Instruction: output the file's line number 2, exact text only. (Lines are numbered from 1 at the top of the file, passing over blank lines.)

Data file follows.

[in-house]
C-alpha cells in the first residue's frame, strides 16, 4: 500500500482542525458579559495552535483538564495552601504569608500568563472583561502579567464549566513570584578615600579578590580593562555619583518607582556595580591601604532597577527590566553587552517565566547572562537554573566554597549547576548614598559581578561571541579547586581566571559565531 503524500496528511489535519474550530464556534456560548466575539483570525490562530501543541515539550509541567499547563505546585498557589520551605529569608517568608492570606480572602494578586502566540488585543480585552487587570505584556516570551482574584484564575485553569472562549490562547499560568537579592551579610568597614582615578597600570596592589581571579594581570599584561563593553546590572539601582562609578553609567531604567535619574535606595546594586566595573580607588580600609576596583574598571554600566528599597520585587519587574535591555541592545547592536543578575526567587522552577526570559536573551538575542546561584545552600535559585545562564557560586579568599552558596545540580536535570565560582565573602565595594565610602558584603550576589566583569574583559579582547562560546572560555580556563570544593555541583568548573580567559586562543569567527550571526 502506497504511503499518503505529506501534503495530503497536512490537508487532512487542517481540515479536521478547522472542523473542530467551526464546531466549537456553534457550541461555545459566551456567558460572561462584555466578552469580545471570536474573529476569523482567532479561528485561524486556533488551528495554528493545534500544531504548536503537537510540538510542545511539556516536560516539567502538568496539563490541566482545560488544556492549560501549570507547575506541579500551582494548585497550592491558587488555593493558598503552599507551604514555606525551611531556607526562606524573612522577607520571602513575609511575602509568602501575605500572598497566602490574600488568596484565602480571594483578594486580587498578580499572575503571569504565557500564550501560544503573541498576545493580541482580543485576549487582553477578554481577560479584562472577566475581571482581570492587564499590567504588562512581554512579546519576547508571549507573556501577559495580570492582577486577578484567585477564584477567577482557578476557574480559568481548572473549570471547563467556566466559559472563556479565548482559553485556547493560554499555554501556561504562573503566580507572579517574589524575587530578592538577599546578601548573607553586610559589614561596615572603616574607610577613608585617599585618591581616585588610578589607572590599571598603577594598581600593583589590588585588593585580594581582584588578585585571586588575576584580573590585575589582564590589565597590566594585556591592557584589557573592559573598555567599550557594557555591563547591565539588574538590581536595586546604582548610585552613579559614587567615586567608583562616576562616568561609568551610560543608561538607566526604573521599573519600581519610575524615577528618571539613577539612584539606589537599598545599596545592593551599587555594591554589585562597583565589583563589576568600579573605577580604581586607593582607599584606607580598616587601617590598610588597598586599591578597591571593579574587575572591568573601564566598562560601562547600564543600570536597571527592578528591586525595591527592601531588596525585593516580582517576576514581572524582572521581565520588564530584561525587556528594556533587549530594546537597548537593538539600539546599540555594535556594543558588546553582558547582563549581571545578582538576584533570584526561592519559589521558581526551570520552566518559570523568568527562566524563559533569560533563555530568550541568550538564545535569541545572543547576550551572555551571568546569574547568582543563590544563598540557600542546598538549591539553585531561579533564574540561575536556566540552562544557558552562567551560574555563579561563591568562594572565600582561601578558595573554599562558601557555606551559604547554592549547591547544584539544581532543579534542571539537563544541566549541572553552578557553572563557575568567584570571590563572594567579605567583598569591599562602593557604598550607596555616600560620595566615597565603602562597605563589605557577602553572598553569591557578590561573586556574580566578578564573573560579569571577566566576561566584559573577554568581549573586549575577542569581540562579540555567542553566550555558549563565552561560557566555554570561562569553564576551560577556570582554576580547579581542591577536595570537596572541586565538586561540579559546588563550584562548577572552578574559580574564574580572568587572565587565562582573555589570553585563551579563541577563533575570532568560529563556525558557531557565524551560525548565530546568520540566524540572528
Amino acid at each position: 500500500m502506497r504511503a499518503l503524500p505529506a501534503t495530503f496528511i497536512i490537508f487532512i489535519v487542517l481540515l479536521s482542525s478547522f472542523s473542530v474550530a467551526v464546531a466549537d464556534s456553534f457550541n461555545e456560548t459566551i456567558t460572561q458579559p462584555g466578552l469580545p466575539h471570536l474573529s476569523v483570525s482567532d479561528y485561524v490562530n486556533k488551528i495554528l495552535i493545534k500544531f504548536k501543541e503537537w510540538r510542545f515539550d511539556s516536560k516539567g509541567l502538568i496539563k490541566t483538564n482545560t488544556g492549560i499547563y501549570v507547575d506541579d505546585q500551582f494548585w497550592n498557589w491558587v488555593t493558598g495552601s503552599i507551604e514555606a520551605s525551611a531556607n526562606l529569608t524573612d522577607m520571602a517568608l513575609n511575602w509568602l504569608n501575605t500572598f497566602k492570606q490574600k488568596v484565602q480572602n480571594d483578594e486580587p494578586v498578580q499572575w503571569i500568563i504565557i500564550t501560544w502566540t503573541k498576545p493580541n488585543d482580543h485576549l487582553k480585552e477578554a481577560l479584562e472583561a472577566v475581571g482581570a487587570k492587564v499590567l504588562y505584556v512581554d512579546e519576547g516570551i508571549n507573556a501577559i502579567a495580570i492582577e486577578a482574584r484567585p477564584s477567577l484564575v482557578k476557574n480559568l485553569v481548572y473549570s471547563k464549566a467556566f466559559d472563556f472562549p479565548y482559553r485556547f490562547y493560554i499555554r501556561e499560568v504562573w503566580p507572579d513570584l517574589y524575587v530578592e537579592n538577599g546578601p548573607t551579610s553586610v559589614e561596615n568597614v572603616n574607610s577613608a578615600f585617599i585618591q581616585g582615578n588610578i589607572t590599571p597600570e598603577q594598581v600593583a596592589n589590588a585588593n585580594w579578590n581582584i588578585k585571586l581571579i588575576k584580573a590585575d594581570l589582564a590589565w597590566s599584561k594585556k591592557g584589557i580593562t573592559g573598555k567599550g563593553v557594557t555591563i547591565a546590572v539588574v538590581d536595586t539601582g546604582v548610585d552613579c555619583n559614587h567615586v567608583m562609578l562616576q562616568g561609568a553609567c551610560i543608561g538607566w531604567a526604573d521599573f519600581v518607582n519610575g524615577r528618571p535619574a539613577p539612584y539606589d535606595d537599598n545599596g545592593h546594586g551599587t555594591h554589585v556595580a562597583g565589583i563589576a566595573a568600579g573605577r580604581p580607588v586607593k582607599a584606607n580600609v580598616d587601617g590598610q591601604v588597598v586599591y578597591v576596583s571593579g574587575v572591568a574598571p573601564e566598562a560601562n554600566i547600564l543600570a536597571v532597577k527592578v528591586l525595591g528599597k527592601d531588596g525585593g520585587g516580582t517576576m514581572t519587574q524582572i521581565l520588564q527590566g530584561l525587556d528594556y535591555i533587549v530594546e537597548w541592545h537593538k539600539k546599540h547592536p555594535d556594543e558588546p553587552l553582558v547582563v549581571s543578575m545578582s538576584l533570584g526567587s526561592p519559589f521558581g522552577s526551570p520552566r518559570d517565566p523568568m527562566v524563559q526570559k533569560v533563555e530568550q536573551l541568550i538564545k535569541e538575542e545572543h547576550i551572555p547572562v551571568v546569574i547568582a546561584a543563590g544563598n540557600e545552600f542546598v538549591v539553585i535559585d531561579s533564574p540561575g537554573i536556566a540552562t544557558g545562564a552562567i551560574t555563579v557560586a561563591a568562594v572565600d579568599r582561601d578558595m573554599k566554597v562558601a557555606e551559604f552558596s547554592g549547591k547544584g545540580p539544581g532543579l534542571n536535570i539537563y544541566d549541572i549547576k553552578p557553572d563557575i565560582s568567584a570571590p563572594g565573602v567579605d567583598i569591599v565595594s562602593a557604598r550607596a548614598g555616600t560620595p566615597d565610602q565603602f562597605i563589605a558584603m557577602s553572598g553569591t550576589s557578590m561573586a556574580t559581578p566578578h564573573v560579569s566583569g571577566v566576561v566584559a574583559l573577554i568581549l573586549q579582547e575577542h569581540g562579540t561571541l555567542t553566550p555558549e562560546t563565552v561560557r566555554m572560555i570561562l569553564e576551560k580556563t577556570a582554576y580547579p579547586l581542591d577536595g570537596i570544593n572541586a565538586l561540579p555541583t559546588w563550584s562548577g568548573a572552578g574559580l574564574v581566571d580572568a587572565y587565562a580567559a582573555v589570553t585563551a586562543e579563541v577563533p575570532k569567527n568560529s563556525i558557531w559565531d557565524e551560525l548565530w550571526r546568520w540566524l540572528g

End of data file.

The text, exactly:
C-alpha cells in the first residue's frame, strides 16, 4: 500500500482542525458579559495552535483538564495552601504569608500568563472583561502579567464549566513570584578615600579578590580593562555619583518607582556595580591601604532597577527590566553587552517565566547572562537554573566554597549547576548614598559581578561571541579547586581566571559565531 503524500496528511489535519474550530464556534456560548466575539483570525490562530501543541515539550509541567499547563505546585498557589520551605529569608517568608492570606480572602494578586502566540488585543480585552487587570505584556516570551482574584484564575485553569472562549490562547499560568537579592551579610568597614582615578597600570596592589581571579594581570599584561563593553546590572539601582562609578553609567531604567535619574535606595546594586566595573580607588580600609576596583574598571554600566528599597520585587519587574535591555541592545547592536543578575526567587522552577526570559536573551538575542546561584545552600535559585545562564557560586579568599552558596545540580536535570565560582565573602565595594565610602558584603550576589566583569574583559579582547562560546572560555580556563570544593555541583568548573580567559586562543569567527550571526 502506497504511503499518503505529506501534503495530503497536512490537508487532512487542517481540515479536521478547522472542523473542530467551526464546531466549537456553534457550541461555545459566551456567558460572561462584555466578552469580545471570536474573529476569523482567532479561528485561524486556533488551528495554528493545534500544531504548536503537537510540538510542545511539556516536560516539567502538568496539563490541566482545560488544556492549560501549570507547575506541579500551582494548585497550592491558587488555593493558598503552599507551604514555606525551611531556607526562606524573612522577607520571602513575609511575602509568602501575605500572598497566602490574600488568596484565602480571594483578594486580587498578580499572575503571569504565557500564550501560544503573541498576545493580541482580543485576549487582553477578554481577560479584562472577566475581571482581570492587564499590567504588562512581554512579546519576547508571549507573556501577559495580570492582577486577578484567585477564584477567577482557578476557574480559568481548572473549570471547563467556566466559559472563556479565548482559553485556547493560554499555554501556561504562573503566580507572579517574589524575587530578592538577599546578601548573607553586610559589614561596615572603616574607610577613608585617599585618591581616585588610578589607572590599571598603577594598581600593583589590588585588593585580594581582584588578585585571586588575576584580573590585575589582564590589565597590566594585556591592557584589557573592559573598555567599550557594557555591563547591565539588574538590581536595586546604582548610585552613579559614587567615586567608583562616576562616568561609568551610560543608561538607566526604573521599573519600581519610575524615577528618571539613577539612584539606589537599598545599596545592593551599587555594591554589585562597583565589583563589576568600579573605577580604581586607593582607599584606607580598616587601617590598610588597598586599591578597591571593579574587575572591568573601564566598562560601562547600564543600570536597571527592578528591586525595591527592601531588596525585593516580582517576576514581572524582572521581565520588564530584561525587556528594556533587549530594546537597548537593538539600539546599540555594535556594543558588546553582558547582563549581571545578582538576584533570584526561592519559589521558581526551570520552566518559570523568568527562566524563559533569560533563555530568550541568550538564545535569541545572543547576550551572555551571568546569574547568582543563590544563598540557600542546598538549591539553585531561579533564574540561575536556566540552562544557558552562567551560574555563579561563591568562594572565600582561601578558595573554599562558601557555606551559604547554592549547591547544584539544581532543579534542571539537563544541566549541572553552578557553572563557575568567584570571590563572594567579605567583598569591599562602593557604598550607596555616600560620595566615597565603602562597605563589605557577602553572598553569591557578590561573586556574580566578578564573573560579569571577566566576561566584559573577554568581549573586549575577542569581540562579540555567542553566550555558549563565552561560557566555554570561562569553564576551560577556570582554576580547579581542591577536595570537596572541586565538586561540579559546588563550584562548577572552578574559580574564574580572568587572565587565562582573555589570553585563551579563541577563533575570532568560529563556525558557531557565524551560525548565530546568520540566524540572528